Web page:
As the red carpets are rolled up, smashed champagne flutes are swept away and the giant cock and balls complete with hairy sack which a dejected Banksy tagged onto the side of the Kodak theatre is covered with something less offensive, it’s time to reflect on the 83rd Academy Awards. And time once again to point out where the voters went wrong.
In this humble writer’s opinion The King’s Speech was an undeserved victor. The film, while joyous and more than an accomplished piece of film-making, did not exemplify the best of what this little blue planet has to offer. It was ‘the film of the moment’ not ‘a film for the ages’. In my mind that honour goes to The Social Network.
So what is meant by ‘a film of the moment’. A late in the year release, a clean campaign (for Mr. Weinstein anyway) bolstered by that Yank baiting trick of ‘pleasant British folk’ and nary of whiff of controversy (save Christopher Hitchens arguing it’s historically inaccurate) all came together to make The King’s Speech the safe choice. Safe, but inaccurate. Like previous undeserved winners Shakespeare in Love, A Beautiful Mind and the execrable Crash, The King’s Speech timed its timid victory to perfection.
The King’s Speech for all its many positives, doesn’t have anything more to offer other than a by-the-numbers ‘triumph over adversity’ flick. The Best Picture (whether or not such a thing can even really exist is open to massive debate) should be a film that stands the test of time. Barely 12 hours after the ceremony it may seem an extraordinary claim to make but, for me, The Social Network has that honour nailed down flat.
When it was first announced that David ‘Se7en, Fight Club, Zodiac‘ Fincher was making a movie about Facebook with a role for Justin Timberlake, cineastes checked their calendars to make sure it wasn’t the first of April. A lack of faith that would prove, if not disturbing, at least unnecessary. Just as Fight Club wasn’t a film about people punching each other, The Social Network was never going to be a film about our ability to poke.
Instead it was a film about ambition, about arrogance, about friendship and rivalry. It was about privilege and popularity, elitism and alienation. It threw a mirror onto an entire generation and asked what you thought, offering but not hiding behind it’s own opinion.
There is a theory, created by screenwriter William Goldman, that no actor should ever get an award for playing tricksy, OTT performances. A theory that says playing up is easy, playing down is hard. Let’s call it the ‘No addicts, no disabilities’ club. Of course Oscar would screw up its invite to that get together in a second, and so again we have a Best Actor in Colin Firth playing (albeit very well) a sympathetic role many others could inhabit, leading to the same conclusion: “Good old Bertie, glad he got over that stammer”…
Alternatively, Jesse Eisenberg gives a complex performance of a complex character that challenges each and every viewer to put up their own interpretation of who he is. That a real Mark Zuckerberg walks the earth with similar qualities to this creation should not lead you to believe for even one moment that Eisenberg is playing a real life person. His Zuckerberg is a ‘role’ written by Aaron Sorkin, made alive by Jesse’s own ability to infuse him with mannerisms and emotions that support the film.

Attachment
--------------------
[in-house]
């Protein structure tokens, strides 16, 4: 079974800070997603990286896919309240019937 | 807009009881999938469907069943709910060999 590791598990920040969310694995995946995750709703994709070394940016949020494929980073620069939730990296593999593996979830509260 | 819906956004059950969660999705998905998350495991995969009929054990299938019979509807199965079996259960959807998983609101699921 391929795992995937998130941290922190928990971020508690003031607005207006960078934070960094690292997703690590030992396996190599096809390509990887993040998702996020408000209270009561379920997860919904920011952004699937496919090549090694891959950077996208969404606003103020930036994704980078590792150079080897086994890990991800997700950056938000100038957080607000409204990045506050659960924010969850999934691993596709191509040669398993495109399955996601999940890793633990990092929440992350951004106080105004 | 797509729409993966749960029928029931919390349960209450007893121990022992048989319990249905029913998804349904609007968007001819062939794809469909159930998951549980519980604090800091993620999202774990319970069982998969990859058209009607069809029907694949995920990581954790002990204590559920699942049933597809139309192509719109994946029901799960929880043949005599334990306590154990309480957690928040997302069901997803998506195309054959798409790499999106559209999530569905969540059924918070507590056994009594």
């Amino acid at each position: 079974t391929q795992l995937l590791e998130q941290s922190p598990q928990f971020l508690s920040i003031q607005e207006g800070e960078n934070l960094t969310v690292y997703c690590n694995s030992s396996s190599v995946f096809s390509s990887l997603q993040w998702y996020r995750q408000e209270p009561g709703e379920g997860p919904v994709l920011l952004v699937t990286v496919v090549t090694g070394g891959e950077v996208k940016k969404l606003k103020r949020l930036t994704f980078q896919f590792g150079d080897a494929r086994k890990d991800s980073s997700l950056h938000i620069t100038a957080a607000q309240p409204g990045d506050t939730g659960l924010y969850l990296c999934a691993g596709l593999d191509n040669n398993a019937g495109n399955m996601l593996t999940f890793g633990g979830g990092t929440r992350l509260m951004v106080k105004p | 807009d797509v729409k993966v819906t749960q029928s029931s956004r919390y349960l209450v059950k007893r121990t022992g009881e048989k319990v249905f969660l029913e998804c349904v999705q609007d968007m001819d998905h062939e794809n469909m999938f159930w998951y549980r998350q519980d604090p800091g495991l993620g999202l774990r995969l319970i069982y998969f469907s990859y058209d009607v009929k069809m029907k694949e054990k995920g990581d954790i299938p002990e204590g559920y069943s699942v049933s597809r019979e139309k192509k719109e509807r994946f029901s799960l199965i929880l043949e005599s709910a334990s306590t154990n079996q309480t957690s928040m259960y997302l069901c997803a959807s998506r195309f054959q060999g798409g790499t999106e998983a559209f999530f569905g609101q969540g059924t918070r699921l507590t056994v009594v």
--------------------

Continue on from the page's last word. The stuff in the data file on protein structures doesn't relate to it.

So onto perhaps the biggest disappointment of the night; Best Direction. If the main role of the director is to turn the screenplay you see in your mind’s eye into a fully breathing realised end result then it’s not only a mistake to not honour Fincher but a breach of what the award claims to be.
As meticulous as Fincher is as a director (behind the scenes glimpses of him at work include instructions such as “move the Coke can two inches to the left”), he’s meticulous for a reason. He believes there is a correct shot and won’t stop until he gets it. Frankly Tom Hooper, winner for The King’s Speech seems too damn nice to ask for perfection.
Ultimately Fincher will lose little sleep over this award’s ‘loss’. The world will still turn. A quick glimpse at the Oscar stats of Hitchcock and Kubrick indicate this is not the be all and end all in movie acclaim. Like Scorsese, Fincher’s time will come and he’ll likely be honoured for inferior work. Who knows, a foreign language remake worked for Marty. Fincher’s next: The Girl With The Dragon Tattoo.
The majority of film fans know in their heart of hearts The Oscars is just a bit of fun, a well put together promo campaign to show off what Hollywood can do, like a child jumping into a pool calling to its parents ‘Look at me! Look at me!’. But, as much as we try to claim it isn’t, it is still film history.
Se7en‘s John Doe gave us the perfect summation for the best works. Something that will be “be puzzled over and studied and followed… forever”. The library card-owning, Yoda wannabe had a point. A place in history, where we can reflect upon its greatness is what truly counts. The Social Network will be there, ‘Best Picture’ or not.